In honour of Fashion Revolution week, I’m interviewing the people behind some of my favourite responsible fashion brands. Since Fashion Revolution is all about asking who made my clothes lets get to know the people who make our clothes a little better. Today I’m talking to Paula from Sheer Apparel which is one of my favourite stores for ethical and sustainable clothing.
Could you introduce yourself and tell me about your brand?
My name is Paula and I run Sheer Apparel, a multibrand store for beautiful sustainable fashion curated from across Europe.
Some time ago I realised that I only wanted to shop ethically, but found that it took ages to find a really good selection of ethical clothing that is well designed, suitable for a range of occasions and fairly priced. I love casual outfits but sometimes need to dress a little more sharply for work. I like to exercise and want great quality, ethical sportswear. And I love feminine underwear. But I just don’t want to spend my weekends searching for all of this in different online stores.
That’s why I built Sheer Apparel, which lets women with a busy and active lifestyle and a keen eye for style and quality shop for the best sustainable fashion in one place.
It’s Fashion Revolution week right now, why do you think Fashion Revolution and the slow fashion movement are important?
We all wear clothes and so we have an opportunity every day to support businesses that produce great clothing while being mindful of the environment and the people who skillfully craft our garments.
Luckily there is a growing awareness of some of the shocking disregard for people and planet evident in the majority of the fashion industry, but progress is far too slow. We need initiatives like Fashion Revolution and all its collaborators and supporters to show that we must continue to challenge fashion brands and ourselves, as consumers.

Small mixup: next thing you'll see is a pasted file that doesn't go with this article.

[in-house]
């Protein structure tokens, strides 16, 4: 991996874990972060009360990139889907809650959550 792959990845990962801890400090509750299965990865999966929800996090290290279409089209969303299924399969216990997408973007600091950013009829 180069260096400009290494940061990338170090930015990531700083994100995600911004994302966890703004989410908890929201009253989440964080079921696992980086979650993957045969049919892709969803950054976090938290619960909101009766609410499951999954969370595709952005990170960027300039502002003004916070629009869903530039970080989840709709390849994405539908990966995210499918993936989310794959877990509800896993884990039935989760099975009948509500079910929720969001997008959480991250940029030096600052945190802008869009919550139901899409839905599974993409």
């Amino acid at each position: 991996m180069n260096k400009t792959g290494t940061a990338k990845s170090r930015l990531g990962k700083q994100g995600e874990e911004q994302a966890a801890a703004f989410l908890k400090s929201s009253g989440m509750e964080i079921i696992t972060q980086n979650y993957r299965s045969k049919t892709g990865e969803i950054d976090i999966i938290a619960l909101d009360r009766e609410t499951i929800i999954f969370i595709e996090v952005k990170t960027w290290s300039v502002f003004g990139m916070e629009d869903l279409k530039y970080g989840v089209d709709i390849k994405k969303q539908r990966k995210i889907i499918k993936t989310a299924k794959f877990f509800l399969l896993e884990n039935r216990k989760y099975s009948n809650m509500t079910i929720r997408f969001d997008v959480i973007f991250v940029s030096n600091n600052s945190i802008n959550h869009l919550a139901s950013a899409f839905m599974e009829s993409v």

Could you tell me about how you ensure your brand remains ethical/sustainable?
We have a close relationship with all the brands we work with, who are mostly still very small businesses, so we get to quiz them in detail about exactly where they source fabric, design and produce. As brands grow and they start producing on a somewhat larger scale, certifications become more important, so we work with businesses that use Fairwear factories and of course GOTS certified cotton. There is an ongoing dialogue.
Price is often given as a barrier to ethical fashion. Could you tell me the average price of your pieces? (If they are £100+ please explain the higher cost eg fair wages, quality, materials etc)
All of our pieces are made of high-quality sustainable materials and are fairly produced, regardless of their price point. But I’ll give you some examples. We currently have a classic Breton Stripe organic cotton long sleeve for £34, a super soft shirt dress for £79 and amazing quality Bamboo sportswear around £50. We also have a few more luxurious items that are priced between £120 to £150. This is largely because of the fabrics – 100% wool, silk, vintage lace, or more intricate prints.
What are your top tips for consumers looking to make more ethical purchases?
Slow down and rediscover the joy of thinking about an item for some time before buying. With virtually all brands having online stores, there is no need for impulse buys as you can shop whenever you are ready. You’ll end up with a wardrobe stocked with things you truly love.
Look for quality. Some high street brands charge £150 pounds for jumpers that are mostly cheap acrylic, or £300 for coats whose buttons fall off after a couple of weeks of wear, just because of the brand. Or you’ll get cheap T-Shirts from cotton that’s been woven and cut in a way that the seams twist after two washes. All sustainable fashion brands I have talked to are obsessed with quality fabric and finishing, so you can trust them to get amazing quality for your money.
Is there anything else you would like to tell me?
I’m so inspired by your work and that of other fashion bloggers with a great sense of style and ethics. You are key spreading the beautiful message about sustainable fashion.
*Photos published with permission from Sheer Apparel